In the Room of the Dreaming Princess a innovative William Tempest piece is suspended from the ceiling. This avant garde origami-inspired piece is created to give a trompe d'oeil effect as it emerges, like a dream from the ceiling to the bed. If you are lying on the bed, piled high with cosy quilted blankets the dress seems to come out of the moonlit room towards you. A challenging piece and really fun. I wonder what the rooms occupant would have thought of it?
She is still there with her two handsome-faced half siblings looking down at the visitors exploring her room in a new open-plan fashion. The room is decorated to reflect the night that her fortunes changed forever and the life that she knew was turned upside down. Many people believe that she dreamed of freedom, perhaps she dreamed of something else?
(C) Historic Royal Palaces.
The Room of Flight, formerly the King's Gallery is the setting for a beautiful Vivienne Westwood couture dress. This piece is stunning and although it is suposed to symbolise a period in history when this Princess lived, I think it could be worn today to a special event.
The traditional length of the dress (it includes a court train) and the clever gathering in the tayloring add to the effect of movement on the staircase. The dress looks as if she could come to life at any minute and escape as she dreamed of. You really need to stop and look at it for a while to fully take in the intricacy of the folds, cutting and intricacies.
But did this Princess escape?
There are clues to be found
elsewhere in the room, so I won't
spoil it for you. I think her
love of life and vitality have really
been captured in this piece and I
wonder if she would have worn it
herself. To be honest, I would
secretly like to wear it myself.
(C) Historic Royal Palaces
Many women who have lived at Kensington Palace have given important patronage to the fashion and tailoring industries at different points in history. More recently one princess, Princess Margaret-Rose brought fashion into the Palace in a new way by entertaining friends such as Mary Quant, Vidal Sassoon and Fashionista Ballerina Margot Fontaine.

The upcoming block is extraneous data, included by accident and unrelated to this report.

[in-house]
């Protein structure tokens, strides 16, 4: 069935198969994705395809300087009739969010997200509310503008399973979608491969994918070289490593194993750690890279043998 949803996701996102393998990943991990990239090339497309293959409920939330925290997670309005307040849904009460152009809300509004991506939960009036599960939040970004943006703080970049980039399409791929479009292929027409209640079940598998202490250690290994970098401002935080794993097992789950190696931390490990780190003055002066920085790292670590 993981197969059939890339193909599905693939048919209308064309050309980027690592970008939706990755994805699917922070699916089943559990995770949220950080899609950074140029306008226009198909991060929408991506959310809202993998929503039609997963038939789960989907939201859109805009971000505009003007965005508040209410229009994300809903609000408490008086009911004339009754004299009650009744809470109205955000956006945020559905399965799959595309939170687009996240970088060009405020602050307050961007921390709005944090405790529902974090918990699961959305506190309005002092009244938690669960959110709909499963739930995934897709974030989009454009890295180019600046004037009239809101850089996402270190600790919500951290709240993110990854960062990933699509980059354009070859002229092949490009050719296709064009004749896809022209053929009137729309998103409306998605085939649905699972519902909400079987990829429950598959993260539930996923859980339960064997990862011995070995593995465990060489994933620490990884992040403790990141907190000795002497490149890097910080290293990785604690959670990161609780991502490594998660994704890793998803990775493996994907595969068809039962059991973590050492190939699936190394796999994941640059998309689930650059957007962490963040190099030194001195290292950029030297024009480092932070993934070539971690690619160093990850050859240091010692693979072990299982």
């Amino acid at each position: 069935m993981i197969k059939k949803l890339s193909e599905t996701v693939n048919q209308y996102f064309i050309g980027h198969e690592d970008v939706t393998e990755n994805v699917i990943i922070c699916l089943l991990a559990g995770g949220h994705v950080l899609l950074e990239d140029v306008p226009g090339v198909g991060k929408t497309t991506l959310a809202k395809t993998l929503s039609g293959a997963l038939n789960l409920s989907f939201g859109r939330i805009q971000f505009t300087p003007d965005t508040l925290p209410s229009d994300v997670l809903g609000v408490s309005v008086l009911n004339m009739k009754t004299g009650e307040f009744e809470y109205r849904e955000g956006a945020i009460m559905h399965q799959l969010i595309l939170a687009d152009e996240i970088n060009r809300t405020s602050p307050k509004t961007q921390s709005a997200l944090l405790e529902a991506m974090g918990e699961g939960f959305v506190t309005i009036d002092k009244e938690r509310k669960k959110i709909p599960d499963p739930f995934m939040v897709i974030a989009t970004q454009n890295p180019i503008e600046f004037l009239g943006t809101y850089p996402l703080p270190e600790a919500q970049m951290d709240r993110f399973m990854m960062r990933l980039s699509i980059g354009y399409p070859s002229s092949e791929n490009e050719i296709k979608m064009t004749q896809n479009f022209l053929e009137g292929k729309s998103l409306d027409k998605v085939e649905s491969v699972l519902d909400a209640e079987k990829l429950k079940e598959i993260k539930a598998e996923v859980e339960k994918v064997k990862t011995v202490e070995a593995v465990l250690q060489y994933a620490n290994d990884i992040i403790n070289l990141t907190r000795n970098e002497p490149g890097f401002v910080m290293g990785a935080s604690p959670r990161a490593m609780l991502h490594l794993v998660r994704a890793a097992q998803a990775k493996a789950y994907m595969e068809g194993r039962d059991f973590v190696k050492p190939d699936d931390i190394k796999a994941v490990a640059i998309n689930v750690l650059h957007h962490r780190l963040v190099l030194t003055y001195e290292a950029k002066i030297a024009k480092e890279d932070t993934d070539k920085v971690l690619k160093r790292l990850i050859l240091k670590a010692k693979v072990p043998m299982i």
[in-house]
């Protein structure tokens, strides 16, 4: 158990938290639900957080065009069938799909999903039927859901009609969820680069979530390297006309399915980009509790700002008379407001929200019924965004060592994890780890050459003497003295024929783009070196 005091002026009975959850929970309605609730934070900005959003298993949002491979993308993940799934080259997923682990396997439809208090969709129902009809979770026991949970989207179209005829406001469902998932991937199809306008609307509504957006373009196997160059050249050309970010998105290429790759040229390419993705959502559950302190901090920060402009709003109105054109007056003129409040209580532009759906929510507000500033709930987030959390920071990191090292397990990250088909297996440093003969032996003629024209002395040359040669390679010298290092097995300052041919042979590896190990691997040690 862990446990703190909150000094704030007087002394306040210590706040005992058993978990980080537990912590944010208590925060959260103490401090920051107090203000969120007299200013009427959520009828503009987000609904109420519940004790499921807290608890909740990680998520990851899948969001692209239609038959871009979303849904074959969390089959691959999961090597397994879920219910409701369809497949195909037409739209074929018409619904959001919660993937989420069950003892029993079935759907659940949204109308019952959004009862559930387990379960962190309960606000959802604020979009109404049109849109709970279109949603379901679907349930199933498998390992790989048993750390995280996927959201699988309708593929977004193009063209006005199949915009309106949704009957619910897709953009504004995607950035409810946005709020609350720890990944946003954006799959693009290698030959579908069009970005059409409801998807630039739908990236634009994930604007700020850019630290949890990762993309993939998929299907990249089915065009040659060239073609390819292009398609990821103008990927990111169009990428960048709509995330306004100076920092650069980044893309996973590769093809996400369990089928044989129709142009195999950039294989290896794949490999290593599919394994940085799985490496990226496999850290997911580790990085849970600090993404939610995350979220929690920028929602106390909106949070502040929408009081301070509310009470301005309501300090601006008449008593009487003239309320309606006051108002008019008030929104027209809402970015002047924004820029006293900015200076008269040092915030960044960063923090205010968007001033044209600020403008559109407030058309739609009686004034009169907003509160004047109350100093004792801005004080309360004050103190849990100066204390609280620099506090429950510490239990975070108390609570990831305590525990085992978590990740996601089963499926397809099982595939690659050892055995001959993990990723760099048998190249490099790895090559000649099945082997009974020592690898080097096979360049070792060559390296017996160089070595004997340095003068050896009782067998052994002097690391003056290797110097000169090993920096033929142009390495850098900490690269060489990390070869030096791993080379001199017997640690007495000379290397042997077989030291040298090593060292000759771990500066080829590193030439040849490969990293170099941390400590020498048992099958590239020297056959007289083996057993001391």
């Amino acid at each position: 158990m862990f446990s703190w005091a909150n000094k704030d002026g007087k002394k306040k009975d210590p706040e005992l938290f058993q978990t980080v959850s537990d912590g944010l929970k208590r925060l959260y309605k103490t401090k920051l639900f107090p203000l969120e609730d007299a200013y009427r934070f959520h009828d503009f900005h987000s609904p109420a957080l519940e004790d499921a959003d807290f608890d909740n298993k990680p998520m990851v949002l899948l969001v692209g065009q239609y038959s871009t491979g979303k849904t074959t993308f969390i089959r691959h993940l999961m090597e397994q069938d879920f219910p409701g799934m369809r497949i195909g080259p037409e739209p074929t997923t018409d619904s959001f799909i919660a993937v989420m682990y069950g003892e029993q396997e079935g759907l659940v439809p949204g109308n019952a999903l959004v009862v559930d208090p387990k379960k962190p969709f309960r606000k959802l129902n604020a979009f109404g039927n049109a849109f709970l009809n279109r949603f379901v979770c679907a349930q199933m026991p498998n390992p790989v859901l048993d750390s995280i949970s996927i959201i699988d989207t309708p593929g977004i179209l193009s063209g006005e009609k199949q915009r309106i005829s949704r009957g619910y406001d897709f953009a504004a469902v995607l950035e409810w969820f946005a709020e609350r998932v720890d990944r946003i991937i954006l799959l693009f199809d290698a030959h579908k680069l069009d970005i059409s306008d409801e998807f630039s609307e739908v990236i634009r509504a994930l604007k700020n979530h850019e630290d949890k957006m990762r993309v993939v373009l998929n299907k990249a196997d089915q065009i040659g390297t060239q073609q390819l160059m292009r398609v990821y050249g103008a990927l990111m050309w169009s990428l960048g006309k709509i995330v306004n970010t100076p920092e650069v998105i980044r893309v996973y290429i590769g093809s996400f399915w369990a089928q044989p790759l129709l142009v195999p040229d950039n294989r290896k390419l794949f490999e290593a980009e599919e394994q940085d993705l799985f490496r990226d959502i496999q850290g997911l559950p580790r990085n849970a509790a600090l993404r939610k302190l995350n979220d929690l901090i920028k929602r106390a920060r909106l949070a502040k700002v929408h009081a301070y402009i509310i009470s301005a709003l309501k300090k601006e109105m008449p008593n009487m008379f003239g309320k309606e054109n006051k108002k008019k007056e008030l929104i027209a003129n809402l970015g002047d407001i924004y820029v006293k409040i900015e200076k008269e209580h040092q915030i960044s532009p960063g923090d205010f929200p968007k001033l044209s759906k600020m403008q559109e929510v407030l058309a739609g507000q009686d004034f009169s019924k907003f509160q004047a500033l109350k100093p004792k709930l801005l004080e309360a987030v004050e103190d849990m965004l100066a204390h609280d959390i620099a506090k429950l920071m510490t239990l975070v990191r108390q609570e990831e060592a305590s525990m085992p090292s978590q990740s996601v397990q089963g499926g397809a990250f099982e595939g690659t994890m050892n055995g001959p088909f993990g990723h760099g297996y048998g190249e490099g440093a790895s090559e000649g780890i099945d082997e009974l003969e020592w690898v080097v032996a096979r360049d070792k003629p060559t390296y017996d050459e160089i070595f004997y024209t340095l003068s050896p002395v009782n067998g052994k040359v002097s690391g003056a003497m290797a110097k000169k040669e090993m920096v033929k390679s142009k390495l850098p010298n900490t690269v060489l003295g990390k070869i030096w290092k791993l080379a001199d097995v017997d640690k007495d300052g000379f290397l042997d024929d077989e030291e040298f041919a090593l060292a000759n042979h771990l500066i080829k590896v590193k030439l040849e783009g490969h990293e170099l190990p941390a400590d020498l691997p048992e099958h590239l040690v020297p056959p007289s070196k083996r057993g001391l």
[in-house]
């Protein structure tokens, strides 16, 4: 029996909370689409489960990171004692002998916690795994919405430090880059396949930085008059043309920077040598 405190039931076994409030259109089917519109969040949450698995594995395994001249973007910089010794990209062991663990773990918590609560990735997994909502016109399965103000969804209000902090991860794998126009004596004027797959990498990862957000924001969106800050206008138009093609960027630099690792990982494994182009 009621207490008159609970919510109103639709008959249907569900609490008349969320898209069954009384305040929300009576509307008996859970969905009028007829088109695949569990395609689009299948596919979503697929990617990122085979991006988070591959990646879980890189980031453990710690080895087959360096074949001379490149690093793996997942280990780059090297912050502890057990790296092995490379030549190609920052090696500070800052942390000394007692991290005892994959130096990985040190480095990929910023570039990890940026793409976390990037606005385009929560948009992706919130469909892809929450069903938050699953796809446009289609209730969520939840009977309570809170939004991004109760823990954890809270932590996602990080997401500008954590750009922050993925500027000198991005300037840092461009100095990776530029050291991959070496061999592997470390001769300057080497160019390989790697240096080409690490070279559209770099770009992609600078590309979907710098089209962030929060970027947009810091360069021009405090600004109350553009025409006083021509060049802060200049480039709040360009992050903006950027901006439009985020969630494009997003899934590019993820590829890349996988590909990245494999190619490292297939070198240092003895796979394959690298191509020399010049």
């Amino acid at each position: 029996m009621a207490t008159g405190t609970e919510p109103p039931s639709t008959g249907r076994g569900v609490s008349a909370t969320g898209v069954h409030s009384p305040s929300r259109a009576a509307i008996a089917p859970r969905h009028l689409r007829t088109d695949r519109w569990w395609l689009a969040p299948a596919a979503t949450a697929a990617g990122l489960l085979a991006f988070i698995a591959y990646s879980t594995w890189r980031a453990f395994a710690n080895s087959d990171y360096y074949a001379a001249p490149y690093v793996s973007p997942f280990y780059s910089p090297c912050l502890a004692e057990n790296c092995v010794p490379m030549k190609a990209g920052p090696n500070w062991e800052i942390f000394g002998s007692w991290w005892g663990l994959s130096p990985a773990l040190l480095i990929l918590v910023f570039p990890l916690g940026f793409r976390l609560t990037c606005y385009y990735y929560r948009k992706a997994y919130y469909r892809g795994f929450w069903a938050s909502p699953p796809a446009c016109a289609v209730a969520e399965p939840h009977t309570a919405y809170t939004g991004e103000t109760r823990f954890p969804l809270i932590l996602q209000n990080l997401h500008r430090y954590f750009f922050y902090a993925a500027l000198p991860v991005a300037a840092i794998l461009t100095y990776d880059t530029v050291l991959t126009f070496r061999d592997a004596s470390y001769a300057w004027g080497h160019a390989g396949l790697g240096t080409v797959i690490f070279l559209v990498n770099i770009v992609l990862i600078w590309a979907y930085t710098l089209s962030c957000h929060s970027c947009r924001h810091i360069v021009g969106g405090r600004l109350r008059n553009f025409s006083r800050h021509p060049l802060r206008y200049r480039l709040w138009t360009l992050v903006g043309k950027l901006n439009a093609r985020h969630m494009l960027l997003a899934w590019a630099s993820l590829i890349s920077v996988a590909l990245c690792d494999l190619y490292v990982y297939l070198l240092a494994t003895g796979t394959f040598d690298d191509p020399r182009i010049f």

Many people have lived at Kensington Palace and many powerful emotions have been felt within it's walls. I love the way that fashion has been used as the main medium to communicate this but the spirits of those walls communicate in other ways.
The Enchanted Palace has it's own story to tell you and I strongly recommend that you pay a visit. The exhibition is also very child friendly with interactive pieces and performers and a small army in the King's Gallery for little hands to command. Canon's, I'm told, are available upon request.
Grace Kelly: Style Icon
At the Victoria & Albert Museum until
26th September 2010 and kindly
sponsored by Van Cleef & Arples.
Photograph by Erwin Blumenfeld New York, 1955.
© The Estate of Erwin Blumenfeld 2009
The V&A have opened an exhibit which follows the one held several years ago at the Palace Princier in Monaco. While that exhibit in Monaco looked at Grace's life through many different personal things such as letters this exhibit is focussed on the fashion of a lady who lived with grace and style. I think her parents gave her a name that fortold who she would grow to be. It captures her spirit.
The first piece that welcomes you to the exhibition salon is a truly amazing piece by Maggy Rouff from 1959. It's a dusky pink dress of silk, satin and accompanied by a light pink silk-chiffon light waist-tie. This dress has the full skirt of the 1950s and looks very wearable now for a special occasion. This is a signature piece that really caputres the 1950s look that we think of when we think of the most beautiful clothes that where created at the time.
I was lucky to be able to talk with Jenny Lister who curated the exhibit just before it opened. In conversation she explained that she has put this collection together to look critically at the clothes and how they formed part of Grace's life both as an American actress and later as a consort to a European Head of State.
But this is about Grace herself, moving from one setting to the next but maintaining her own recognisable style.
Grace's signature style was developed in her early
years as an Actress in New York where she worked
hard to achieve critical sucess on Broadway. Her
simple chic style was noted when she arrived for
auditions in New York. While her acting ability